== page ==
This paper explores the influence of friendship in mainland Chinese (MC) students’ adaptation to studying in Hong Kong. The number of MC students in Hong Kong has amounted to 18,887 in 2016, which makes it necessary for universities to cater for these students’ adaptation. Research has identified social-cultural differences between MC students and their local peers despite shared traditional Chinese cultural root. Existing studies have shown that international students can adapt to the new culture better and be more confident by making cross-cultural friends. Previous research has mainly focused on MC students’ difficulties in their adaptation, but how friendship influences their adaptation is still under-researched. This paper addresses the research questions: (1) What strategies do mainland students adopt to establish friendships during their study in Hong Kong? (2) What are the facilitating and hindering factors for mainland students to establish friendship? (3) How can friendship help mainland students adapt to their study and life in Hong Kong? A total of 24 MC university students studying in Hong Kong were interviewed. Thematic analysis was employed for data analysis. The findings show that friendship plays an important role in MC students’ adaptation to studying in Hong Kong, especially regarding daily life routines, such as how to deal with visa issues and navigate the university’s course selection system. MC students build friendships mainly through taking part in social and academic learning activities. Nonetheless, political-social conflicts between Hong Kong and Mainland China have, to a certain extent, hindered friendship establishment between MC and local students. Copyright © 2018 HKERA International Conference.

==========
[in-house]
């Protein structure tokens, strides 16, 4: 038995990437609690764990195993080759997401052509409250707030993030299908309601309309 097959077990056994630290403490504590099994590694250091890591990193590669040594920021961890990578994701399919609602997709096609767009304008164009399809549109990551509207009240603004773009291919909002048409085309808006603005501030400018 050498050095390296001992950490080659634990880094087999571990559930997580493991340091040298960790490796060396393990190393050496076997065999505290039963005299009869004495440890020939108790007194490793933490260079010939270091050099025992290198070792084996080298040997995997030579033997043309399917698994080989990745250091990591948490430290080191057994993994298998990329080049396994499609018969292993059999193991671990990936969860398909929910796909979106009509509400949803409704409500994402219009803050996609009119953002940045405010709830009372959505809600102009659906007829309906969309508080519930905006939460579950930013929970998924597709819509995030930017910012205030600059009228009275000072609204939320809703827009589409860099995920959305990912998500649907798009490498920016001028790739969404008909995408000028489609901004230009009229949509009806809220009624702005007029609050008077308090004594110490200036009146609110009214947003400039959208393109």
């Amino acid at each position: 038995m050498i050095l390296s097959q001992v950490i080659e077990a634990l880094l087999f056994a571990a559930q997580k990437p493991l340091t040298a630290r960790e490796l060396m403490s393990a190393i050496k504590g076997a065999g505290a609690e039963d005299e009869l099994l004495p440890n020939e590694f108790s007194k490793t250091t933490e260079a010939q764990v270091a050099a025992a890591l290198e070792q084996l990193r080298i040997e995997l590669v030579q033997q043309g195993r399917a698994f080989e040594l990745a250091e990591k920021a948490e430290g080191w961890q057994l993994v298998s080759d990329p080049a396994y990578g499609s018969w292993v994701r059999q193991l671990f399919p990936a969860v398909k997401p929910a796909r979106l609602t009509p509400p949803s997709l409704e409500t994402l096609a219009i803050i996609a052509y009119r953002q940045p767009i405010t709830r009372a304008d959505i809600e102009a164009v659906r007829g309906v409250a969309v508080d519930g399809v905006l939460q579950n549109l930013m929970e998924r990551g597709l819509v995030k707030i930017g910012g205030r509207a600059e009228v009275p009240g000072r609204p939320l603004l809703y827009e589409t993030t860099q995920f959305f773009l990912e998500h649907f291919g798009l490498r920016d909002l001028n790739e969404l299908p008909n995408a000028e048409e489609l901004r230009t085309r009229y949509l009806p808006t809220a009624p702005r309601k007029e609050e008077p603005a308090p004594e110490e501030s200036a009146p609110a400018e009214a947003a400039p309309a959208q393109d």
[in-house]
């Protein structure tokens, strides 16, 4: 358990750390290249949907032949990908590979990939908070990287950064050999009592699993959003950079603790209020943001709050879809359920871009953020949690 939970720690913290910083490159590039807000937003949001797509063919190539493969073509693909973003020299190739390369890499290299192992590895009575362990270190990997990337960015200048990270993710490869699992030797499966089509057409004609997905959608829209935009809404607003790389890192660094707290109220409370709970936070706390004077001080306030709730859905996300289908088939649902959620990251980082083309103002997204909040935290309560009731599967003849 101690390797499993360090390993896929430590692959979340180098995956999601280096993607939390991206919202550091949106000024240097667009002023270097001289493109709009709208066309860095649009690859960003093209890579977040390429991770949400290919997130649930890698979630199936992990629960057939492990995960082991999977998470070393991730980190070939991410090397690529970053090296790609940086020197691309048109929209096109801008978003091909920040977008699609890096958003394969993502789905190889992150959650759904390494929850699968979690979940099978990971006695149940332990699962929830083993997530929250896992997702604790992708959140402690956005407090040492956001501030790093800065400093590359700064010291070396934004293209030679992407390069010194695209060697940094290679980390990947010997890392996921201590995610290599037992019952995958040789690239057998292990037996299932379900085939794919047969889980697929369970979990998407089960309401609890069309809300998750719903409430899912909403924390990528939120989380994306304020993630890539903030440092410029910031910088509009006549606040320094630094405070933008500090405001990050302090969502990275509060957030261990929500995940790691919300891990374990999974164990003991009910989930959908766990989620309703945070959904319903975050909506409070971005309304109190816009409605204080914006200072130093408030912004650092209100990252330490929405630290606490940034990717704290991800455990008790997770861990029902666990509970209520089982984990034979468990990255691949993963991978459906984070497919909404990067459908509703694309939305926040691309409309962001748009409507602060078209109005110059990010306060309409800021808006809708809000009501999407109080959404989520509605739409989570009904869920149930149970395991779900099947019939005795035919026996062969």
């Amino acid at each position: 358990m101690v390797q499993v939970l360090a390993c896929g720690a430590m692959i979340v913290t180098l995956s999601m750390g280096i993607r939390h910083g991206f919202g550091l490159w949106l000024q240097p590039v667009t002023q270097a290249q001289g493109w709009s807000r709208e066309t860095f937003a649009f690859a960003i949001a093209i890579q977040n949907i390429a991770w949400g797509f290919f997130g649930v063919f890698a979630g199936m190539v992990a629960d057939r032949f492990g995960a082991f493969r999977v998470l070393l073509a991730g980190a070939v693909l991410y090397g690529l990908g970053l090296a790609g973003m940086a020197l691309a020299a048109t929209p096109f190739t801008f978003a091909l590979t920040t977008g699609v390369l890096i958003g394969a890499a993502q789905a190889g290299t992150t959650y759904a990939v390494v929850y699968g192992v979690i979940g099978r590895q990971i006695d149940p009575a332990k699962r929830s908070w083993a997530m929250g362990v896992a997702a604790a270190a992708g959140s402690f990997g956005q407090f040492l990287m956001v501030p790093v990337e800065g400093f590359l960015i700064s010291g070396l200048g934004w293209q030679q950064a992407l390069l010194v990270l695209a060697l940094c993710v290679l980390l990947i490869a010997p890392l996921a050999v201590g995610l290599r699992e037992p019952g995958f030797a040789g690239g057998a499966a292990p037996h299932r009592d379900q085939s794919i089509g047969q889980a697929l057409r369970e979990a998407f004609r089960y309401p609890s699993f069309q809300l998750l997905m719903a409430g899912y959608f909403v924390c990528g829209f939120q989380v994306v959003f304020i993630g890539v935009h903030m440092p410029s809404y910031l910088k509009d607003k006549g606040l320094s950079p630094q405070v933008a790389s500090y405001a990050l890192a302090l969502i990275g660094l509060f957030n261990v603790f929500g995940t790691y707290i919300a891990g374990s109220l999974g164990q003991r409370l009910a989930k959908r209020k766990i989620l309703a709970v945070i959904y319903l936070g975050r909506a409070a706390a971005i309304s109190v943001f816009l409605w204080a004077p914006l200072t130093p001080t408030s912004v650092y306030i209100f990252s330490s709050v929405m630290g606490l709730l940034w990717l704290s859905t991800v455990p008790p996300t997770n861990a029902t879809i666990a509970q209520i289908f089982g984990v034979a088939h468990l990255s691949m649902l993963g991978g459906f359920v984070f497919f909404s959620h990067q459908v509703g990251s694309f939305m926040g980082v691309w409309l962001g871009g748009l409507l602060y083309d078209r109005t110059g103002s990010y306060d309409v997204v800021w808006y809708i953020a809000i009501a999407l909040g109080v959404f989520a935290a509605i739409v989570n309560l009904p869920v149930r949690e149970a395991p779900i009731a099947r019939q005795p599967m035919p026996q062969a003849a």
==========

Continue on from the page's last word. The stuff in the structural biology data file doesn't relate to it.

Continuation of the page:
|Publication status||Published - Dec 2018|